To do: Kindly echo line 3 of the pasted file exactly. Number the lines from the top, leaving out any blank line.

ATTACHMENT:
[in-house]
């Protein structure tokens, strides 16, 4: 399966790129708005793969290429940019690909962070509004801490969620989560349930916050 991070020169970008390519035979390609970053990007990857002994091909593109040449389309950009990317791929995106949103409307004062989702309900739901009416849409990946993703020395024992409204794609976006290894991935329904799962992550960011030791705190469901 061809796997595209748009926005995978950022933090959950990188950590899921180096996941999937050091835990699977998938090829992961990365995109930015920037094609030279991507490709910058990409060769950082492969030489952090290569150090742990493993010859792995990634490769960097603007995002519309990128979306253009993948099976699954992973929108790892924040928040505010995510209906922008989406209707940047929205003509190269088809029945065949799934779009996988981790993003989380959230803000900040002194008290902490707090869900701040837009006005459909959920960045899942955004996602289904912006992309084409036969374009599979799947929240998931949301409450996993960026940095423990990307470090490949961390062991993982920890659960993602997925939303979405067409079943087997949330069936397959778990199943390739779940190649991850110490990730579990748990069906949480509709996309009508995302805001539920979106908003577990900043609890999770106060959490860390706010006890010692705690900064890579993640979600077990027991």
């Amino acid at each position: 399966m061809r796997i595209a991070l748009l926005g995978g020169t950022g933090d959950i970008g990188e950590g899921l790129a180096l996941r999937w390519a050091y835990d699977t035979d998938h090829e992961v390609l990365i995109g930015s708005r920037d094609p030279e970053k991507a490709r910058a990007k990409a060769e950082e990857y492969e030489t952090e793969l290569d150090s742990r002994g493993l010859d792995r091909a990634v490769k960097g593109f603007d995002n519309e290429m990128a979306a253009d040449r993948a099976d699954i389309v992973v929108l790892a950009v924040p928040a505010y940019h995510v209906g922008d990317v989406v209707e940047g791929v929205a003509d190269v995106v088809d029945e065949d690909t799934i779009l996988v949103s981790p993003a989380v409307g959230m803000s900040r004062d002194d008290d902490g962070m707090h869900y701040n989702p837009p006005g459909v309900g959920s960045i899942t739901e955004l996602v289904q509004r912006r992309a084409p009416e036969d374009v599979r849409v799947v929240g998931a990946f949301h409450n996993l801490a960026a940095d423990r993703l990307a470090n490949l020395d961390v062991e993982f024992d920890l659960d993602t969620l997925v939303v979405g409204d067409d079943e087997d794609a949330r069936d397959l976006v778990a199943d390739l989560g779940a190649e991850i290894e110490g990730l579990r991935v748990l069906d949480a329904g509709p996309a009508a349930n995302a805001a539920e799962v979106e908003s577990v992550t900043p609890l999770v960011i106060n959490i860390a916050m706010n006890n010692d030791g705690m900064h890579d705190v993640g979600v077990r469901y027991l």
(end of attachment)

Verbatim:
């Amino acid at each position: 399966m061809r796997i595209a991070l748009l926005g995978g020169t950022g933090d959950i970008g990188e950590g899921l790129a180096l996941r999937w390519a050091y835990d699977t035979d998938h090829e992961v390609l990365i995109g930015s708005r920037d094609p030279e970053k991507a490709r910058a990007k990409a060769e950082e990857y492969e030489t952090e793969l290569d150090s742990r002994g493993l010859d792995r091909a990634v490769k960097g593109f603007d995002n519309e290429m990128a979306a253009d040449r993948a099976d699954i389309v992973v929108l790892a950009v924040p928040a505010y940019h995510v209906g922008d990317v989406v209707e940047g791929v929205a003509d190269v995106v088809d029945e065949d690909t799934i779009l996988v949103s981790p993003a989380v409307g959230m803000s900040r004062d002194d008290d902490g962070m707090h869900y701040n989702p837009p006005g459909v309900g959920s960045i899942t739901e955004l996602v289904q509004r912006r992309a084409p009416e036969d374009v599979r849409v799947v929240g998931a990946f949301h409450n996993l801490a960026a940095d423990r993703l990307a470090n490949l020395d961390v062991e993982f024992d920890l659960d993602t969620l997925v939303v979405g409204d067409d079943e087997d794609a949330r069936d397959l976006v778990a199943d390739l989560g779940a190649e991850i290894e110490g990730l579990r991935v748990l069906d949480a329904g509709p996309a009508a349930n995302a805001a539920e799962v979106e908003s577990v992550t900043p609890l999770v960011i106060n959490i860390a916050m706010n006890n010692d030791g705690m900064h890579d705190v993640g979600v077990r469901y027991l």